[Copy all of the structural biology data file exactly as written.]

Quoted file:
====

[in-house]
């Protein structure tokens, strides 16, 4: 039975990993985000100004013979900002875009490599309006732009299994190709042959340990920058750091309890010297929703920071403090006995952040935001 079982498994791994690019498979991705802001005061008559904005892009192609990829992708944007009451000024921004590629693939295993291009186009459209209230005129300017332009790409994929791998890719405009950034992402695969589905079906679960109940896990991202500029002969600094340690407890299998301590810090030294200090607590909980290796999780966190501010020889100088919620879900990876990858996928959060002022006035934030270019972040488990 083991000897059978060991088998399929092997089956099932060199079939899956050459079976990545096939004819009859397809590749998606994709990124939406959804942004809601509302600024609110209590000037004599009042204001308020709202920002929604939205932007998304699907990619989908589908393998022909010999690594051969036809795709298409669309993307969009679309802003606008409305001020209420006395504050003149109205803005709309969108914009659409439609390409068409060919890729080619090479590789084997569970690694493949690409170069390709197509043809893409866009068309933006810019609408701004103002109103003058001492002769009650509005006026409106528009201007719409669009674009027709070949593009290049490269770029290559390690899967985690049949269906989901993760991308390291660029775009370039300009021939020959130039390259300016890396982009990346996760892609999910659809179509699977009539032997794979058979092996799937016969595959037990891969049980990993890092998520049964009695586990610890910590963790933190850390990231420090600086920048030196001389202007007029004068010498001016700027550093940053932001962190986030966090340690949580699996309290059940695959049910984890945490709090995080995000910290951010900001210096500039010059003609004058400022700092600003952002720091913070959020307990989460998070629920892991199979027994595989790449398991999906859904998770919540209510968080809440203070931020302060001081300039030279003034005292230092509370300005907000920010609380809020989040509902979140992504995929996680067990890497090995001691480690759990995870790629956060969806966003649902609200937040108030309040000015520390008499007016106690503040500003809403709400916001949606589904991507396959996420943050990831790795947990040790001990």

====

[in-house]
């Protein structure tokens, strides 16, 4: 039975990993985000100004013979900002875009490599309006732009299994190709042959340990920058750091309890010297929703920071403090006995952040935001 079982498994791994690019498979991705802001005061008559904005892009192609990829992708944007009451000024921004590629693939295993291009186009459209209230005129300017332009790409994929791998890719405009950034992402695969589905079906679960109940896990991202500029002969600094340690407890299998301590810090030294200090607590909980290796999780966190501010020889100088919620879900990876990858996928959060002022006035934030270019972040488990 083991000897059978060991088998399929092997089956099932060199079939899956050459079976990545096939004819009859397809590749998606994709990124939406959804942004809601509302600024609110209590000037004599009042204001308020709202920002929604939205932007998304699907990619989908589908393998022909010999690594051969036809795709298409669309993307969009679309802003606008409305001020209420006395504050003149109205803005709309969108914009659409439609390409068409060919890729080619090479590789084997569970690694493949690409170069390709197509043809893409866009068309933006810019609408701004103002109103003058001492002769009650509005006026409106528009201007719409669009674009027709070949593009290049490269770029290559390690899967985690049949269906989901993760991308390291660029775009370039300009021939020959130039390259300016890396982009990346996760892609999910659809179509699977009539032997794979058979092996799937016969595959037990891969049980990993890092998520049964009695586990610890910590963790933190850390990231420090600086920048030196001389202007007029004068010498001016700027550093940053932001962190986030966090340690949580699996309290059940695959049910984890945490709090995080995000910290951010900001210096500039010059003609004058400022700092600003952002720091913070959020307990989460998070629920892991199979027994595989790449398991999906859904998770919540209510968080809440203070931020302060001081300039030279003034005292230092509370300005907000920010609380809020989040509902979140992504995929996680067990890497090995001691480690759990995870790629956060969806966003649902609200937040108030309040000015520390008499007016106690503040500003809403709400916001949606589904991507396959996420943050990831790795947990040790001990």